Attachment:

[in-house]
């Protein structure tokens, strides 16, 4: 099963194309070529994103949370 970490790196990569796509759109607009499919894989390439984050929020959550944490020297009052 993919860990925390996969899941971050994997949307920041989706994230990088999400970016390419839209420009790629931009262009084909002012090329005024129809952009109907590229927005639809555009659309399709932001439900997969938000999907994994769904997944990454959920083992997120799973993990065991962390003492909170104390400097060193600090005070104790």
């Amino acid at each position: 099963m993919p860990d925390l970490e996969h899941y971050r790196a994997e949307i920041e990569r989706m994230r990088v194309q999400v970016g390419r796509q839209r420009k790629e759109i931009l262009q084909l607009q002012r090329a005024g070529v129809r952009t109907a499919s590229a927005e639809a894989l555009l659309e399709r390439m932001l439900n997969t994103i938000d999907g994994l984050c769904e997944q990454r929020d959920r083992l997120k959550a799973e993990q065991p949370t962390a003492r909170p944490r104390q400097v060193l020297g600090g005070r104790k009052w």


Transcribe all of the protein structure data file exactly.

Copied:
[in-house]
């Protein structure tokens, strides 16, 4: 099963194309070529994103949370 970490790196990569796509759109607009499919894989390439984050929020959550944490020297009052 993919860990925390996969899941971050994997949307920041989706994230990088999400970016390419839209420009790629931009262009084909002012090329005024129809952009109907590229927005639809555009659309399709932001439900997969938000999907994994769904997944990454959920083992997120799973993990065991962390003492909170104390400097060193600090005070104790």
């Amino acid at each position: 099963m993919p860990d925390l970490e996969h899941y971050r790196a994997e949307i920041e990569r989706m994230r990088v194309q999400v970016g390419r796509q839209r420009k790629e759109i931009l262009q084909l607009q002012r090329a005024g070529v129809r952009t109907a499919s590229a927005e639809a894989l555009l659309e399709r390439m932001l439900n997969t994103i938000d999907g994994l984050c769904e997944q990454r929020d959920r083992l997120k959550a799973e993990q065991p949370t962390a003492r909170p944490r104390q400097v060193l020297g600090g005070r104790k009052w």